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In re Marriage of Fraker

Court of Appeals of Iowa

July 18, 2018

IN RE THE MARRIAGE OF DEVON LEE FRAKER AND KASANDRA FRAKER Upon the Petition of DEVON LEE FRAKER, Petitioner-Appellant, And Concerning KASANDRA FRAKER, n/k/a KASANDRA MOORE, Respondent-Appellee.

          Appeal from the Iowa District Court for Poweshiek County, Joel D. Yates, Judge.

         A father appeals the physical care provision of his dissolution decree. AFFIRMED.

          Andrew B. Howie of Shindler, Anderson, Goplerud & Weese, P.C., West Des Moines, for appellant.

          David M. Cox of Bray & Klockau, P.L.C., Iowa City, for appellee.

          Considered by Vaitheswaran, P.J., and Potterfield and Tabor, JJ.

          VAITHESWARAN, Presiding Judge.

         Devon and Kasandra Fraker married in 2011. They have two children, born in 2010 and 2012. The couple divorced in 2017. The district court granted Kasandra physical care of the children. On appeal, Devon contends the court should have continued a joint physical care arrangement mandated by a temporary custody order or, alternatively, granted him physical care of the children.

         Four non-exclusive factors guide joint physical care decisions: (1) "stability and continuity of caregiving," (2) "the ability of spouses to communicate and show mutual respect," (3) "the degree of conflict between parents," and (4) "the degree to which the parents are in general agreement about their approach to daily matters." In re Marriage of Hansen, 733 N.W.2d 683, 696-99 (Iowa 2007). The district court considered these and other factors. See id. at 699-700 (noting the factors "present important considerations, but no iron clad formula or inflexible system of legal presumptions").

         The court found, "rather easily," that Kasandra was the children's primary caretaker. Devon argues the finding is incomplete. He contends the court "disregarded the timeframe from the point of the temporary order forward." To the contrary, the court acknowledged that the parties exercised joint physical care in the year preceding trial but elected to focus on the period "from the respective births of the children to the present time." This was the appropriate time frame for consideration. See id. at 697 ("[T]he American Law Institute's Principles of Family Law, published in 2000, adopted the general rule that custodial responsibility should be allocated 'so that the proportion of custodial time the child spends with each parent approximates the proportion of time each parent spent performing caretaking functions for the child prior to the parents' separation.'" (quoting American Law Institute, Principles of the Law of Family Dissolution § 2.08, at 178 (2000) (emphasis added))).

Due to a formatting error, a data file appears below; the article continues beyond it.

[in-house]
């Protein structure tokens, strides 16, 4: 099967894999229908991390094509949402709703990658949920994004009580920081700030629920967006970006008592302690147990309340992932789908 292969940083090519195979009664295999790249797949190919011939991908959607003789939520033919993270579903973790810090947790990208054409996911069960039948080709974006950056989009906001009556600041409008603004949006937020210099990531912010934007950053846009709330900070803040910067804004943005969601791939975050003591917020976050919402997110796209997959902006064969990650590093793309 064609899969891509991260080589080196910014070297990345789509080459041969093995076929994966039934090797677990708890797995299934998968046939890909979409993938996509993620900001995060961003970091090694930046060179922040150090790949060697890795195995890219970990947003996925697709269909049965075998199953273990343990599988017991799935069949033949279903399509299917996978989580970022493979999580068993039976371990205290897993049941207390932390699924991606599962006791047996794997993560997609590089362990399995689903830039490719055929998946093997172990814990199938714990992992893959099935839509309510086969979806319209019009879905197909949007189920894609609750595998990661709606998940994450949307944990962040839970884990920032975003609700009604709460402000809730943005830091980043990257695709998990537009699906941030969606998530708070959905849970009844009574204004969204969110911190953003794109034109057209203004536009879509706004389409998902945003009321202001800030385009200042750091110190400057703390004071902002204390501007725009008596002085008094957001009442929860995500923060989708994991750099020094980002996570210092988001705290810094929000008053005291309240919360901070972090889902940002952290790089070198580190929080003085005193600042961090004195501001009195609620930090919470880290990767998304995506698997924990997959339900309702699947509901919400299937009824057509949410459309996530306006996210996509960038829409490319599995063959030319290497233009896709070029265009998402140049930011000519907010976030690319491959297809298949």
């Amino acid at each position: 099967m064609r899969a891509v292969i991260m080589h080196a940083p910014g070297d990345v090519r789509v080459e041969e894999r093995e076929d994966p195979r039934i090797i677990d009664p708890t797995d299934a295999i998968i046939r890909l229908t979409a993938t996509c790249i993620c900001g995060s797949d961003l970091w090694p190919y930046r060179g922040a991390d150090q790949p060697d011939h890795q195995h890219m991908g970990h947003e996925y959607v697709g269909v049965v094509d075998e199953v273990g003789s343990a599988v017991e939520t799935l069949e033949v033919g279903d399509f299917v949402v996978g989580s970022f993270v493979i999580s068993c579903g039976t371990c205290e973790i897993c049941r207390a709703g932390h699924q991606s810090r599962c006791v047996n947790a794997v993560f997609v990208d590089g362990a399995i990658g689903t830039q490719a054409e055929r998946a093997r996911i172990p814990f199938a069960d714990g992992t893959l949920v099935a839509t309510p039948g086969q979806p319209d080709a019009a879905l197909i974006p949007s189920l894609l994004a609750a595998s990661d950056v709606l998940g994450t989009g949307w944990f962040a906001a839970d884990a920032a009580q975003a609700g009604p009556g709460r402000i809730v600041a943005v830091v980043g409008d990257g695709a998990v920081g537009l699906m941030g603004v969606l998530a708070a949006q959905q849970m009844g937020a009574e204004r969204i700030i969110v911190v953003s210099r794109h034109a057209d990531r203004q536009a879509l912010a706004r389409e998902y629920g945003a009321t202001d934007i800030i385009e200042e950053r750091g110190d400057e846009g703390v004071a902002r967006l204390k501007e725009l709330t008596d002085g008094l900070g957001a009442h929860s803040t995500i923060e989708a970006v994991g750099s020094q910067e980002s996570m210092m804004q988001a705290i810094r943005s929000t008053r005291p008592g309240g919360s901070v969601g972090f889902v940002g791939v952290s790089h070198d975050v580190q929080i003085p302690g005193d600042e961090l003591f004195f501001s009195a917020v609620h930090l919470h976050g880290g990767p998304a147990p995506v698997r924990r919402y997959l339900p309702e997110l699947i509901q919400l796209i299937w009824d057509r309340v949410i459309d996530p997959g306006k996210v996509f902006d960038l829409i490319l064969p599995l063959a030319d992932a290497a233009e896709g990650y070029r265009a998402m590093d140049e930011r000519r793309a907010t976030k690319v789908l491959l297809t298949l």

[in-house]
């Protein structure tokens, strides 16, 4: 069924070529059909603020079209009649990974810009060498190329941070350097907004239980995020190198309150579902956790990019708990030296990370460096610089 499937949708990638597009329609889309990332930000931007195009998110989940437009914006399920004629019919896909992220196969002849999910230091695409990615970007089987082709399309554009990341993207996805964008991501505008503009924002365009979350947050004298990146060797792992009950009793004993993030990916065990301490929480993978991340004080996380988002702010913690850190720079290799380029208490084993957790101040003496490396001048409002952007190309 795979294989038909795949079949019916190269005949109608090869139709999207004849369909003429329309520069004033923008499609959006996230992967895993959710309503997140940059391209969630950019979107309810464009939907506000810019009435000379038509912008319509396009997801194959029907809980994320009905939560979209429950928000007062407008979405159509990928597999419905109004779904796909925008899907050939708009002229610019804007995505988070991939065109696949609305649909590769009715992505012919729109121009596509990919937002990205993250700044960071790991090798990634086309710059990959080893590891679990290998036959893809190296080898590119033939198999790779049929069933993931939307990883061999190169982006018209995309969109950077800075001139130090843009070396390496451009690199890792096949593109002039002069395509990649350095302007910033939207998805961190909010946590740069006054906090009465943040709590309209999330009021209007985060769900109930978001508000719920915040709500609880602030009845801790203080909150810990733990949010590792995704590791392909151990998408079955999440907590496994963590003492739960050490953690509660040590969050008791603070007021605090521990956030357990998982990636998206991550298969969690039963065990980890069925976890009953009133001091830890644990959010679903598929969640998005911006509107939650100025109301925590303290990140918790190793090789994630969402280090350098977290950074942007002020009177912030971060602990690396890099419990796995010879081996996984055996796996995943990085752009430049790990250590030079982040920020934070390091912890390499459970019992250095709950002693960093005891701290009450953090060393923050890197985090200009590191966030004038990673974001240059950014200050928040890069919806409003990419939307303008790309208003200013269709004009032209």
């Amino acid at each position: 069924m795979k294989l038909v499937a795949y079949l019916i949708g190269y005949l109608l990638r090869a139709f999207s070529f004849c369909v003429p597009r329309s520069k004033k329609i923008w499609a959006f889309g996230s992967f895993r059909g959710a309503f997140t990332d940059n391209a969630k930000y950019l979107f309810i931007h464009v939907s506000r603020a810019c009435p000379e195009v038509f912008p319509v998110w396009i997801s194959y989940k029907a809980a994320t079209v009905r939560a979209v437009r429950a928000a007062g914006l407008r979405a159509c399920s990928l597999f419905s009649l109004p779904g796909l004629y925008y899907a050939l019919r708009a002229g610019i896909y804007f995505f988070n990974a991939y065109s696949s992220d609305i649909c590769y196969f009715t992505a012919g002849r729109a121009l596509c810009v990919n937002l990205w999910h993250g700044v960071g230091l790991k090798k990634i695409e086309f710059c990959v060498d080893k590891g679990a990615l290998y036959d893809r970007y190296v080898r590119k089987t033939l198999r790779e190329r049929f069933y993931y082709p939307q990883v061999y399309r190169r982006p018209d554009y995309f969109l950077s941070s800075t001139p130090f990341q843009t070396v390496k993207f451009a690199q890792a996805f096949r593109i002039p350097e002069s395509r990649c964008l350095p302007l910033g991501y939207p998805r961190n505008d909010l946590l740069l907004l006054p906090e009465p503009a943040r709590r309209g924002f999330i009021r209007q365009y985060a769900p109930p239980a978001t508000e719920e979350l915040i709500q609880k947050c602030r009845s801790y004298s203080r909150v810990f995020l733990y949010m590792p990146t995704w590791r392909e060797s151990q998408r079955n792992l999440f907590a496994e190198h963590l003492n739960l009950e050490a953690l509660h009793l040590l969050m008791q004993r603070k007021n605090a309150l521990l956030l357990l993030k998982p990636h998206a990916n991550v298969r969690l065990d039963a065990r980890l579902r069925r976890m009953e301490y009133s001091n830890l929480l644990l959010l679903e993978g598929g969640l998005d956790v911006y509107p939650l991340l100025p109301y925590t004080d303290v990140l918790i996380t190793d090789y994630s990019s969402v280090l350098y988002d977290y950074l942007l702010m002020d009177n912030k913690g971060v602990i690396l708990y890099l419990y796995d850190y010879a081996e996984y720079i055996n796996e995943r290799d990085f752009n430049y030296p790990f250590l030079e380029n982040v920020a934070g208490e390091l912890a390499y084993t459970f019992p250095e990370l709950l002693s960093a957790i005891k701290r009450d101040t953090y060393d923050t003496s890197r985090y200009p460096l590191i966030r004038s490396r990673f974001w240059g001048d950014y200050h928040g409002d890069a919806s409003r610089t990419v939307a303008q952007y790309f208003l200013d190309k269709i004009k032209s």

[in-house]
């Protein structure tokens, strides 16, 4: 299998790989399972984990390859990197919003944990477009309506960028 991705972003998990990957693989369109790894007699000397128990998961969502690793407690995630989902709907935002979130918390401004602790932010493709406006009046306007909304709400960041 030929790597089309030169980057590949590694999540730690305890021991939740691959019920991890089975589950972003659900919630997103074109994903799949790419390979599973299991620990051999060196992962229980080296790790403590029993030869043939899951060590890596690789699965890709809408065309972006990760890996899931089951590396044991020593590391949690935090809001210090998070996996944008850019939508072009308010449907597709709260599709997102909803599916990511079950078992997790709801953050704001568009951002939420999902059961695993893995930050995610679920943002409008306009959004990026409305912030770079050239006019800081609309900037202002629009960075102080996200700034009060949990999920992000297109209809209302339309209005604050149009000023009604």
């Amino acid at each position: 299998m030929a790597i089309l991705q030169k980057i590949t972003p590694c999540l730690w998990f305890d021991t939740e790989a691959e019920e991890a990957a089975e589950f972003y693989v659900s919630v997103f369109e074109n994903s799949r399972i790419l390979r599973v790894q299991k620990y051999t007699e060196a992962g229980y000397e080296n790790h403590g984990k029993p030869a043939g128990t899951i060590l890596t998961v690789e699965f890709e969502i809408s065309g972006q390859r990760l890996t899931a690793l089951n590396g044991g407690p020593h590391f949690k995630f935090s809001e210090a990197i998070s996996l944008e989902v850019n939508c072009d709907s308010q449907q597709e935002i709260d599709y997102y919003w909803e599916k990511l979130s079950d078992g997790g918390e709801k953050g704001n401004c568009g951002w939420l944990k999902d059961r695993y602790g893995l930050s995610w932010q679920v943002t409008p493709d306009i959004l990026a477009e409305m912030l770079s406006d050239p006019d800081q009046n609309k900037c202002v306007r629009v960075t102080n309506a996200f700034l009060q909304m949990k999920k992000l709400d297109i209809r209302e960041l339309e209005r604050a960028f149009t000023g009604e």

The district court's finding on Kasandra's caretaking role is fully supported by the record. Kasandra served as the children's primary caretaker for the first four years of their lives. Devon acknowledged Kasandra "was a stay-at-home mother" and agreed she was the parent who took the children to the doctor, cared for them when they were sick, and transported them to evening activities. Although Devon undertook more of these tasks after the temporary joint physical care order was entered, Kassandra estimated she still provided well over fifty percent of the care during this period. And despite Devon's assertion that he had "a very flexible job," his historical schedule as a full-time cattle and crop farmer suggested otherwise.

         The district court next considered the parents' communication skills. The court observed, "Each party talks poorly of and at the other. Each needs to show improvement in terms of respect for the other." The record supports this observation. Kasandra described Devon's ability to communicate as "[v]ery poor depending on what topic." Devon said the same of Kasandra, testifying she tried to "belittle [him] as a parent." Although he believed her conduct would improve after the litigation ended, the district court noted the relevant time period was the present. As of trial, the parents failed to inform each other of routine events in the children's lives and failed to show mutual respect. Both are prerequisites to an effective joint physical care arrangement.

          On a related note, the district court found the parents had "numerous conflicts and disagreements." The court provided a non-exhaustive list of issues the parents had not resolved, including certain issues revolving around "childrearing practices." Again, the record fully supports the court's finding. Although none of the conflicts were insurmountable, the ongoing disputes militated against a permanent joint physical care arrangement.

         As a final consideration, the court pointed to the likelihood "these parties will not be residing in the same school district." Kasandra testified she would be moving to the town where she grew up to take advantage of her friend network. The distance between the parents' prospective homes did not foreclose a joint physical care arrangement but would have made transport to the children's numerous extracurricular activities more cumbersome.

         On our de novo review, we conclude the court appropriately denied Devon's request for ...


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